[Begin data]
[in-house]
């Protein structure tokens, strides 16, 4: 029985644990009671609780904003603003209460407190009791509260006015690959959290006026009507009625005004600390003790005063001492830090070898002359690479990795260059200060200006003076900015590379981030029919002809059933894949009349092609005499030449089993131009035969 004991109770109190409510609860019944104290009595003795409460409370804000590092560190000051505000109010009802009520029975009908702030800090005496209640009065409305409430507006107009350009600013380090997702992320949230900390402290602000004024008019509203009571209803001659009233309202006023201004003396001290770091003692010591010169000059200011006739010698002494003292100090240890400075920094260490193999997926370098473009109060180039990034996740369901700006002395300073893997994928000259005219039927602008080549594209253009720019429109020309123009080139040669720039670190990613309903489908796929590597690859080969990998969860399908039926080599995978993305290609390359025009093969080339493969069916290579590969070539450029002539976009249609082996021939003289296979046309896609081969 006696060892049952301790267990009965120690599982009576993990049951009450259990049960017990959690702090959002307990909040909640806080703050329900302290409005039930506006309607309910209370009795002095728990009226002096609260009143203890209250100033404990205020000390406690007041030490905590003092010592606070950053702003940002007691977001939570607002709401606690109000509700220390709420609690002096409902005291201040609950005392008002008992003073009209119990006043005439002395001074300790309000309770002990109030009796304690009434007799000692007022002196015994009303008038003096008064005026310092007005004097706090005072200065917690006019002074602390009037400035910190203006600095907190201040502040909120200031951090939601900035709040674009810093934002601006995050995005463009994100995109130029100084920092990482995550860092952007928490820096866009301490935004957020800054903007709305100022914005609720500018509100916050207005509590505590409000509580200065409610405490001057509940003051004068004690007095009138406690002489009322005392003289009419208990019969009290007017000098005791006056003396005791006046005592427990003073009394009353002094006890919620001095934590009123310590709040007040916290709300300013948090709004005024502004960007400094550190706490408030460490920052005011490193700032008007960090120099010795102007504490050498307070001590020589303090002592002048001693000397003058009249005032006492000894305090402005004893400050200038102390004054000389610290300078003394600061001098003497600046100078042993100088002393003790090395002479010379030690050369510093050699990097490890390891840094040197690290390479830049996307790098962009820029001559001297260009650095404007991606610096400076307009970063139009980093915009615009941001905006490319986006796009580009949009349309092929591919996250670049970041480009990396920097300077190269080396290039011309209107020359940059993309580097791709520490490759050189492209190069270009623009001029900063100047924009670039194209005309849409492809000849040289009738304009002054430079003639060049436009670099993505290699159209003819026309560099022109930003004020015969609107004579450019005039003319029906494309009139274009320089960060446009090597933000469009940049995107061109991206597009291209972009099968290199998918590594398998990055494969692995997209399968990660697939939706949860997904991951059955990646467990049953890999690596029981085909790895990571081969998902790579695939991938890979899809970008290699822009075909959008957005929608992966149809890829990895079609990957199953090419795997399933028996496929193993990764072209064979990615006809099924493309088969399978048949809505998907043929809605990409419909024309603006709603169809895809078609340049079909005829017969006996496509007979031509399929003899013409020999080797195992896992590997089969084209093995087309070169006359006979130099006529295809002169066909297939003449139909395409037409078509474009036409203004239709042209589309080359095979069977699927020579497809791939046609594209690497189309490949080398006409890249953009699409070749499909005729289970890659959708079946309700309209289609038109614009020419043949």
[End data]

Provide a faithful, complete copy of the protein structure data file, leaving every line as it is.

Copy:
[in-house]
């Protein structure tokens, strides 16, 4: 029985644990009671609780904003603003209460407190009791509260006015690959959290006026009507009625005004600390003790005063001492830090070898002359690479990795260059200060200006003076900015590379981030029919002809059933894949009349092609005499030449089993131009035969 004991109770109190409510609860019944104290009595003795409460409370804000590092560190000051505000109010009802009520029975009908702030800090005496209640009065409305409430507006107009350009600013380090997702992320949230900390402290602000004024008019509203009571209803001659009233309202006023201004003396001290770091003692010591010169000059200011006739010698002494003292100090240890400075920094260490193999997926370098473009109060180039990034996740369901700006002395300073893997994928000259005219039927602008080549594209253009720019429109020309123009080139040669720039670190990613309903489908796929590597690859080969990998969860399908039926080599995978993305290609390359025009093969080339493969069916290579590969070539450029002539976009249609082996021939003289296979046309896609081969 006696060892049952301790267990009965120690599982009576993990049951009450259990049960017990959690702090959002307990909040909640806080703050329900302290409005039930506006309607309910209370009795002095728990009226002096609260009143203890209250100033404990205020000390406690007041030490905590003092010592606070950053702003940002007691977001939570607002709401606690109000509700220390709420609690002096409902005291201040609950005392008002008992003073009209119990006043005439002395001074300790309000309770002990109030009796304690009434007799000692007022002196015994009303008038003096008064005026310092007005004097706090005072200065917690006019002074602390009037400035910190203006600095907190201040502040909120200031951090939601900035709040674009810093934002601006995050995005463009994100995109130029100084920092990482995550860092952007928490820096866009301490935004957020800054903007709305100022914005609720500018509100916050207005509590505590409000509580200065409610405490001057509940003051004068004690007095009138406690002489009322005392003289009419208990019969009290007017000098005791006056003396005791006046005592427990003073009394009353002094006890919620001095934590009123310590709040007040916290709300300013948090709004005024502004960007400094550190706490408030460490920052005011490193700032008007960090120099010795102007504490050498307070001590020589303090002592002048001693000397003058009249005032006492000894305090402005004893400050200038102390004054000389610290300078003394600061001098003497600046100078042993100088002393003790090395002479010379030690050369510093050699990097490890390891840094040197690290390479830049996307790098962009820029001559001297260009650095404007991606610096400076307009970063139009980093915009615009941001905006490319986006796009580009949009349309092929591919996250670049970041480009990396920097300077190269080396290039011309209107020359940059993309580097791709520490490759050189492209190069270009623009001029900063100047924009670039194209005309849409492809000849040289009738304009002054430079003639060049436009670099993505290699159209003819026309560099022109930003004020015969609107004579450019005039003319029906494309009139274009320089960060446009090597933000469009940049995107061109991206597009291209972009099968290199998918590594398998990055494969692995997209399968990660697939939706949860997904991951059955990646467990049953890999690596029981085909790895990571081969998902790579695939991938890979899809970008290699822009075909959008957005929608992966149809890829990895079609990957199953090419795997399933028996496929193993990764072209064979990615006809099924493309088969399978048949809505998907043929809605990409419909024309603006709603169809895809078609340049079909005829017969006996496509007979031509399929003899013409020999080797195992896992590997089969084209093995087309070169006359006979130099006529295809002169066909297939003449139909395409037409078509474009036409203004239709042209589309080359095979069977699927020579497809791939046609594209690497189309490949080398006409890249953009699409070749499909005729289970890659959708079946309700309209289609038109614009020419043949």